A reciprocating saw is a portable powered saw which is very popular among woodworker and hobbyists involved in demolition works. It makes the job of cutting and tearing things down much quicker and cleaner.
Reciprocating saws mainly used for straight cuts, pruning, and curved cuts using the up and down motion of its blade. Though its main feature is demolition, it is also famous for its versatility.
In this article, we will learn about the different uses of this amazingly versatile tool. We will learn of things that you never thought possible with a reciprocating saw.
So, let’s not waste any more of your precious time and get to the point.
What is a reciprocating saw?
If you are reading this article, then I will assume that you are fairly aware of many other saws at this point.
Unlike other saws like the table saw, miter saw and scroll saw, which can be used for decorative purposes, the main selling point of the reciprocating saw is to cut or shred wood, metal, and plastic.
The reciprocating saw is a powered saw in which the blade moves in a back-and-forth motion to make the cut. This back-and-forth motion earns it the name reciprocating saw. It functions almost like a hacksaw, but the only difference is that it is automatic.
The user just needs to hold the reciprocating saw in place and the back-and-forth moving blade will do the cutting itself. This action provides the desired stability while doing demolition work.
The overall looks of the reciprocating saw match that with the good old power drill. The only difference is instead of drill bits, the front of the reciprocating saw equips a blade.
It is used for cutting metals, plastics and wood and is mainly used in construction and demolition work. A reciprocating saw is also a great tool for pruning trees.
Brief history of the reciprocating saw
The earlier versions of the reciprocating saw can be found during the 1940s. Its main purpose was to replace the hacksaw.
A hacksaw did exactly what a reciprocating saw does, but the user needs to move the saw blade manually in order to make the cut in an old-fashioned hacksaw.
People were quite happy with the hacksaw until electricity became mainstream. In this period, many tools started to arrive in order to make lives easier for the working man.
The first right angle saw was invented back in 1949 by the Milwaukee Electric Tool Co. This machine looked quite familiar to the reciprocating saw but in this the blade was aligned downwards.
This tool was created to fulfill the need of plumbers who found this useful for cutting plastic pipes in nooks and crannies where your usual blades struggled to reach.
The right-angle saw’s popularity was only picking up a pace when a new powered saw was introduced by the Milwaukee Electric Tool Co and things were never the same as before. They introduced the “Sawzall”.
The Sawzall reciprocating saw was the first powered hacksaw with the facility to change the blade according to the cutting material. When Sawzall was gaining mainstream popularity, other brands started to emerge with their own version of the reciprocating saw.
There were names like hogsaw and recipe saw but none of them were nearly as much popular as the “Sawzall”. It became so popular that people started to call reciprocating saws Sawzalls. “Hackzalls” have also become popular in later periods.
These are reciprocating saws but much smaller and more portable than the regular sized reciprocating saws or the Sawzalls.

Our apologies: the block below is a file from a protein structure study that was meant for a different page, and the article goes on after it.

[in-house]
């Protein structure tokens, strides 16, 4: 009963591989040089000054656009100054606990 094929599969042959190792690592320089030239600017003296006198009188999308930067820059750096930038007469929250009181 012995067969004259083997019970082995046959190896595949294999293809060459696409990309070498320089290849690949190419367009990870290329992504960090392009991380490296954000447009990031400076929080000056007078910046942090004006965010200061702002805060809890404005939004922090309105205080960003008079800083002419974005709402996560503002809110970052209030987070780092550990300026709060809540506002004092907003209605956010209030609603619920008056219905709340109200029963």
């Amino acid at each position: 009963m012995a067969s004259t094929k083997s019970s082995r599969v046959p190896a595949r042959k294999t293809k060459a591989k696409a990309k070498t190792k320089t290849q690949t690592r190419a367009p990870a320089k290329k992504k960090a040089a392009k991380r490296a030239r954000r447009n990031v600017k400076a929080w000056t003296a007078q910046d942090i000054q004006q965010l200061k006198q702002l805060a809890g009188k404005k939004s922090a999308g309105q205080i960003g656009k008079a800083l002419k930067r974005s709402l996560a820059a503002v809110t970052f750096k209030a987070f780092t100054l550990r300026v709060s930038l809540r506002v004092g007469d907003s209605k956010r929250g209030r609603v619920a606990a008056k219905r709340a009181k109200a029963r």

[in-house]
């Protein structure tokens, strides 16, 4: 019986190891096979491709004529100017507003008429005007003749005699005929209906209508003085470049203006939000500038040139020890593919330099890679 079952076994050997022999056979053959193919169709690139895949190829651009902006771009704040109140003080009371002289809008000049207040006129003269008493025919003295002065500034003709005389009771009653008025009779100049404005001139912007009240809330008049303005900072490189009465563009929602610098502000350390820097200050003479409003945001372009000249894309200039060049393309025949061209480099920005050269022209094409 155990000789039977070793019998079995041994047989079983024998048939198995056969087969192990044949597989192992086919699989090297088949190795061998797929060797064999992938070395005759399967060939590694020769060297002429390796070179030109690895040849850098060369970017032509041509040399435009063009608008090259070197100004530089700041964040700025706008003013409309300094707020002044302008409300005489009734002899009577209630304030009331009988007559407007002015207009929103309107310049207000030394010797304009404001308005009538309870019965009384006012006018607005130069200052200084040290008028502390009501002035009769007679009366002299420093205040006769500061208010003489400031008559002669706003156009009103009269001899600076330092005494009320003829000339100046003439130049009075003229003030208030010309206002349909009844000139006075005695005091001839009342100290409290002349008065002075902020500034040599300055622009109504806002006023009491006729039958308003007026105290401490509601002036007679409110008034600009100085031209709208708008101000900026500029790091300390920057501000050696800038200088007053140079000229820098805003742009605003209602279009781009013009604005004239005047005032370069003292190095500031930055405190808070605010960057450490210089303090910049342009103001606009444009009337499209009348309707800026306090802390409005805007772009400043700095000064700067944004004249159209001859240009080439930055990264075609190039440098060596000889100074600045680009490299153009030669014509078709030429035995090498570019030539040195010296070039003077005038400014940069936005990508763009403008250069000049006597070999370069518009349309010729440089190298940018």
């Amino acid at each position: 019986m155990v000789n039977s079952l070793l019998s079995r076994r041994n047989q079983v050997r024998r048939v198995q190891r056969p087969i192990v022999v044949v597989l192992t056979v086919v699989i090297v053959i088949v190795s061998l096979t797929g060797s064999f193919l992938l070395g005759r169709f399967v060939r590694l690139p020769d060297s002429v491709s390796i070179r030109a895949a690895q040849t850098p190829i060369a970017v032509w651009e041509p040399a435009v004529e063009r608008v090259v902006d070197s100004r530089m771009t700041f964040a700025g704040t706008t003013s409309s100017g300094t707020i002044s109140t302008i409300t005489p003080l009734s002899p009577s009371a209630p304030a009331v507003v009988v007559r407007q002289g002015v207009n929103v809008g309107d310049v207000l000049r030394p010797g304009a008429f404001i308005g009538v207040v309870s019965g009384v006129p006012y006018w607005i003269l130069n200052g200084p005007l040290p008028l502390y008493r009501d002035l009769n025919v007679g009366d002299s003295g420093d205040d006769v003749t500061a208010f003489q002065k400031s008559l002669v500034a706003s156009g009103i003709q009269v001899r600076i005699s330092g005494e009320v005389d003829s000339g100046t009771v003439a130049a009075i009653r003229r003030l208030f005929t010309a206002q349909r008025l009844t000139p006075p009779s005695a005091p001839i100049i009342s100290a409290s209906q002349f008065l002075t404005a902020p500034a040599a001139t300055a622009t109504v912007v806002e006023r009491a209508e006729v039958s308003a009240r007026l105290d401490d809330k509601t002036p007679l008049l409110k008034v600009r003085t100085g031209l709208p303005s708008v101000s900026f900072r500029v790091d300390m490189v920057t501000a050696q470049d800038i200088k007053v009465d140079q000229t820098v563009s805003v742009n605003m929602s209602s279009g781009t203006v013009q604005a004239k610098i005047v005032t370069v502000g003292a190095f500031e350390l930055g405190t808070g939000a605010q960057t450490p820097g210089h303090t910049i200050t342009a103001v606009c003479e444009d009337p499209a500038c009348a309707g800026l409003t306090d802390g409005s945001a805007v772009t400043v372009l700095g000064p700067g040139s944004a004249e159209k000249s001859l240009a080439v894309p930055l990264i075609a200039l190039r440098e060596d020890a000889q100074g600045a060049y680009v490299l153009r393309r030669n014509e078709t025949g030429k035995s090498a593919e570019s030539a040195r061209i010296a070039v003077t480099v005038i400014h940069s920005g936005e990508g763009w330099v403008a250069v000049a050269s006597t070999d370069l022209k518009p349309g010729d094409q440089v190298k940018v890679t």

These portable ones have become quite popular among those who prefer pruning without any wires trailing behind them.
How does it function?
The reciprocating saw works by moving its blade in a back-and-forth motion very rapidly in order to cut through any material.
This very high cutting motion occurs at over 2700 strokes per minute. With the pressure-sensitive triggers, you can control the cutting speed of the reciprocating saw.
Components of the reciprocating saw
Now, that we are aware of what the reciprocating saw is how it came to be, it’s time to get familiar with the components of a regular reciprocating saw.
Here are the five main components in a basic reciprocating saw;
The power supply and the power button
This is the most fundamental part of the reciprocating saw which powers the entire device. The power supply will contain the interface from which you will connect it with the power source using a cable.
In the cordless reciprocating saws, a.k.a the Hackzalls have batteries installed in place of the power supply unit.
This is the most integral part of the reciprocating saw, without which the saw will lose its function. The blade of a reciprocating saw protrudes from the body and moves front and back to make the cut.
The blades can come in many shapes and sizes and they are easily swappable. This feature lets you change your reciprocating saw to make varieties of cuts. The blade is held in a place of the saw with a clamp.
The clamp holds the blade tightly in place after you have attached it to the inside of the reciprocating saw. There is a small slot in the front of the saw where you will need to install the blade.
The blade shoe
The purpose of the shoe is to set a limit for the blade and acts as a barrier that will stop the blade from cutting through a material after it reaches a certain point.
This shoe will be located at the point from where the blade protrudes from the machine. The shoe can be adjusted to adjust the size of the blade which protrudes from the machine.
This decides the depth and angle of the cut. When you pull the blade back towards the shoe, the cuts will not be deep and if you let the blade protrude then it will get you a deep cut.
By pressing the trigger, you will power the blades of the reciprocating saw. As you hold down on the trigger, the blade will start moving back-and-forth to start the cutting procedure.
The interesting feature of the reciprocating saw is that the trigger is pressure sensitive. This lets you control how fast the blade is going to move.
You should start the cut slowly and then gradually increase the speed as the blade moves further inside the cutting material.